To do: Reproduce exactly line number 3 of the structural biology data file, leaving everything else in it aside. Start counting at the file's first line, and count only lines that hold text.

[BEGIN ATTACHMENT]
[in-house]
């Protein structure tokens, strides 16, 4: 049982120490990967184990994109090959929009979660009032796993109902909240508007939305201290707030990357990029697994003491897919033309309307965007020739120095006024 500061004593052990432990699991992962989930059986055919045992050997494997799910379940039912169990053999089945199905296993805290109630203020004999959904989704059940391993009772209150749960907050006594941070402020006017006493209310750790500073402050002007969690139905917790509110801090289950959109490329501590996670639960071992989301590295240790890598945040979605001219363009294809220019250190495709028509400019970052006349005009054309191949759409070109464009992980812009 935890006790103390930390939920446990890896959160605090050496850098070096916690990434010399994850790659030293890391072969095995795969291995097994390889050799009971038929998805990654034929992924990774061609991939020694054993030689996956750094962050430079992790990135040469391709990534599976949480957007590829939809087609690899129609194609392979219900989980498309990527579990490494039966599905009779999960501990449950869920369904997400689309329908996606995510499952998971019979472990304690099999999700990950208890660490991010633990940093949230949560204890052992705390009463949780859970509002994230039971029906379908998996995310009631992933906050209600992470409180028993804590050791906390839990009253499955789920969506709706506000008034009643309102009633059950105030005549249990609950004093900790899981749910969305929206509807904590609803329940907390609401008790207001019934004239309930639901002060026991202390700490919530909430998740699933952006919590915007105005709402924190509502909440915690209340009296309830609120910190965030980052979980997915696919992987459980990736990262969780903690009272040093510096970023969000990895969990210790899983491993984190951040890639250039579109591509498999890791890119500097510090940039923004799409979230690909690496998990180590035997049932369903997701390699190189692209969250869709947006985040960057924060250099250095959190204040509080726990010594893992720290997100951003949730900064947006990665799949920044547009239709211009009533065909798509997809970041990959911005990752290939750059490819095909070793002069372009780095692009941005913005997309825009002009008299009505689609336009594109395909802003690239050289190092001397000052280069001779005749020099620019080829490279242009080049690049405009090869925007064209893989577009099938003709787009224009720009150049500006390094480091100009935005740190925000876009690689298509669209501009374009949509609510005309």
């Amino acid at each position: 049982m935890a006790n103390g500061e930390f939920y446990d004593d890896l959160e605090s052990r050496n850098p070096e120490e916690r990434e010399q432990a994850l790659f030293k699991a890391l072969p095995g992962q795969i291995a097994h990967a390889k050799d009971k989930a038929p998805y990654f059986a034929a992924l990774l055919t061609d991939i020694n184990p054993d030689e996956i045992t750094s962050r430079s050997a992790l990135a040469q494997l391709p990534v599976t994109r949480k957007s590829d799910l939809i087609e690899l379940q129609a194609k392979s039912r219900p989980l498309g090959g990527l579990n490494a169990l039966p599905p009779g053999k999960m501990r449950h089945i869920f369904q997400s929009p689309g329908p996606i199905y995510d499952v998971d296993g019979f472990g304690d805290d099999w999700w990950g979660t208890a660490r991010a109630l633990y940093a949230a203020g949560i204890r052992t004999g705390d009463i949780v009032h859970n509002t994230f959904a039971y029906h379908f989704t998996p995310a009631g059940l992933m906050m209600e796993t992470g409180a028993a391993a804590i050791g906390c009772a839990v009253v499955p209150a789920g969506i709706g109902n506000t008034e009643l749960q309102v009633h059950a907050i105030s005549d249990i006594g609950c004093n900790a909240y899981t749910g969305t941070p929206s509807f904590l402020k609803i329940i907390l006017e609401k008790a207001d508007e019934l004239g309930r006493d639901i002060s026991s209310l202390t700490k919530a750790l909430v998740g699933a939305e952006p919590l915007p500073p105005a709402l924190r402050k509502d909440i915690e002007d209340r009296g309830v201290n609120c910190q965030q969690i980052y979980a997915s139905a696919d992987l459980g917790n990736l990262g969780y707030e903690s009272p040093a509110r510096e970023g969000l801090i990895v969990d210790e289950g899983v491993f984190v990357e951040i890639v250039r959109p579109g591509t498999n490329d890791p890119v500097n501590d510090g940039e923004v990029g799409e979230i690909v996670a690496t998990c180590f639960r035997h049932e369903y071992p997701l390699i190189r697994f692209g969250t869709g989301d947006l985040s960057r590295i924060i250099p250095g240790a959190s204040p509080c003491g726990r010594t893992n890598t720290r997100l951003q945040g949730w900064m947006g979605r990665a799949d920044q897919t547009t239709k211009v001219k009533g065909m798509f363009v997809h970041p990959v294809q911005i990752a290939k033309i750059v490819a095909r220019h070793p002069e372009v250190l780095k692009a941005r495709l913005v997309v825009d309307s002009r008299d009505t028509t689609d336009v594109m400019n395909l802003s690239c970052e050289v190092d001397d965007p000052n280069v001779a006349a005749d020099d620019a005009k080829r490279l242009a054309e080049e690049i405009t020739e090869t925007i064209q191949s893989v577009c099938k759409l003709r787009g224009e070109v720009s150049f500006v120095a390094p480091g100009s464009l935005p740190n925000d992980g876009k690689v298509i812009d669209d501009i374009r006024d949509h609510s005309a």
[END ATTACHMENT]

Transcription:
């Amino acid at each position: 049982m935890a006790n103390g500061e930390f939920y446990d004593d890896l959160e605090s052990r050496n850098p070096e120490e916690r990434e010399q432990a994850l790659f030293k699991a890391l072969p095995g992962q795969i291995a097994h990967a390889k050799d009971k989930a038929p998805y990654f059986a034929a992924l990774l055919t061609d991939i020694n184990p054993d030689e996956i045992t750094s962050r430079s050997a992790l990135a040469q494997l391709p990534v599976t994109r949480k957007s590829d799910l939809i087609e690899l379940q129609a194609k392979s039912r219900p989980l498309g090959g990527l579990n490494a169990l039966p599905p009779g053999k999960m501990r449950h089945i869920f369904q997400s929009p689309g329908p996606i199905y995510d499952v998971d296993g019979f472990g304690d805290d099999w999700w990950g979660t208890a660490r991010a109630l633990y940093a949230a203020g949560i204890r052992t004999g705390d009463i949780v009032h859970n509002t994230f959904a039971y029906h379908f989704t998996p995310a009631g059940l992933m906050m209600e796993t992470g409180a028993a391993a804590i050791g906390c009772a839990v009253v499955p209150a789920g969506i709706g109902n506000t008034e009643l749960q309102v009633h059950a907050i105030s005549d249990i006594g609950c004093n900790a909240y899981t749910g969305t941070p929206s509807f904590l402020k609803i329940i907390l006017e609401k008790a207001d508007e019934l004239g309930r006493d639901i002060s026991s209310l202390t700490k919530a750790l909430v998740g699933a939305e952006p919590l915007p500073p105005a709402l924190r402050k509502d909440i915690e002007d209340r009296g309830v201290n609120c910190q965030q969690i980052y979980a997915s139905a696919d992987l459980g917790n990736l990262g969780y707030e903690s009272p040093a509110r510096e970023g969000l801090i990895v969990d210790e289950g899983v491993f984190v990357e951040i890639v250039r959109p579109g591509t498999n490329d890791p890119v500097n501590d510090g940039e923004v990029g799409e979230i690909v996670a690496t998990c180590f639960r035997h049932e369903y071992p997701l390699i190189r697994f692209g969250t869709g989301d947006l985040s960057r590295i924060i250099p250095g240790a959190s204040p509080c003491g726990r010594t893992n890598t720290r997100l951003q945040g949730w900064m947006g979605r990665a799949d920044q897919t547009t239709k211009v001219k009533g065909m798509f363009v997809h970041p990959v294809q911005i990752a290939k033309i750059v490819a095909r220019h070793p002069e372009v250190l780095k692009a941005r495709l913005v997309v825009d309307s002009r008299d009505t028509t689609d336009v594109m400019n395909l802003s690239c970052e050289v190092d001397d965007p000052n280069v001779a006349a005749d020099d620019a005009k080829r490279l242009a054309e080049e690049i405009t020739e090869t925007i064209q191949s893989v577009c099938k759409l003709r787009g224009e070109v720009s150049f500006v120095a390094p480091g100009s464009l935005p740190n925000d992980g876009k690689v298509i812009d669209d501009i374009r006024d949509h609510s005309a």